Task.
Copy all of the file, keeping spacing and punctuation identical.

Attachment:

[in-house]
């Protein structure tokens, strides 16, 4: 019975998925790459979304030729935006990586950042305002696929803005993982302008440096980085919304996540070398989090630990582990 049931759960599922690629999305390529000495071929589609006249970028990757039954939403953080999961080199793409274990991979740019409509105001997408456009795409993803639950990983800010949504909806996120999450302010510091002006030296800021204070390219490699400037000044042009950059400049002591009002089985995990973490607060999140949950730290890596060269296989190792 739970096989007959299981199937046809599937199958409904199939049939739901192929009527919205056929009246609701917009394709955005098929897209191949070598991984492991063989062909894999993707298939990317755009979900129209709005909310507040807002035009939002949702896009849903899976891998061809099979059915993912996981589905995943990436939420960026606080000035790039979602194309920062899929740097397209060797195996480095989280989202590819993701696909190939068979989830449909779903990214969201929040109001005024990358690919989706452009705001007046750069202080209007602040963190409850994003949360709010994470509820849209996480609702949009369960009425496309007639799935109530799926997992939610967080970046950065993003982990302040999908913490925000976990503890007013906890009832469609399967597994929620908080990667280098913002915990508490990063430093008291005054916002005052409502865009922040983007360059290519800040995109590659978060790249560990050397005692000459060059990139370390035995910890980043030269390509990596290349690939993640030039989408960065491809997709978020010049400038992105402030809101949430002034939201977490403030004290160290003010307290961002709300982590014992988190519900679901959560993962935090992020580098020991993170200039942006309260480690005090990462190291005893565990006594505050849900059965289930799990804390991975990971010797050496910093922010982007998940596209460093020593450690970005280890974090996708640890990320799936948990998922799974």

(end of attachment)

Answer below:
[in-house]
């Protein structure tokens, strides 16, 4: 019975998925790459979304030729935006990586950042305002696929803005993982302008440096980085919304996540070398989090630990582990 049931759960599922690629999305390529000495071929589609006249970028990757039954939403953080999961080199793409274990991979740019409509105001997408456009795409993803639950990983800010949504909806996120999450302010510091002006030296800021204070390219490699400037000044042009950059400049002591009002089985995990973490607060999140949950730290890596060269296989190792 739970096989007959299981199937046809599937199958409904199939049939739901192929009527919205056929009246609701917009394709955005098929897209191949070598991984492991063989062909894999993707298939990317755009979900129209709005909310507040807002035009939002949702896009849903899976891998061809099979059915993912996981589905995943990436939420960026606080000035790039979602194309920062899929740097397209060797195996480095989280989202590819993701696909190939068979989830449909779903990214969201929040109001005024990358690919989706452009705001007046750069202080209007602040963190409850994003949360709010994470509820849209996480609702949009369960009425496309007639799935109530799926997992939610967080970046950065993003982990302040999908913490925000976990503890007013906890009832469609399967597994929620908080990667280098913002915990508490990063430093008291005054916002005052409502865009922040983007360059290519800040995109590659978060790249560990050397005692000459060059990139370390035995910890980043030269390509990596290349690939993640030039989408960065491809997709978020010049400038992105402030809101949430002034939201977490403030004290160290003010307290961002709300982590014992988190519900679901959560993962935090992020580098020991993170200039942006309260480690005090990462190291005893565990006594505050849900059965289930799990804390991975990971010797050496910093922010982007998940596209460093020593450690970005280890974090996708640890990320799936948990998922799974």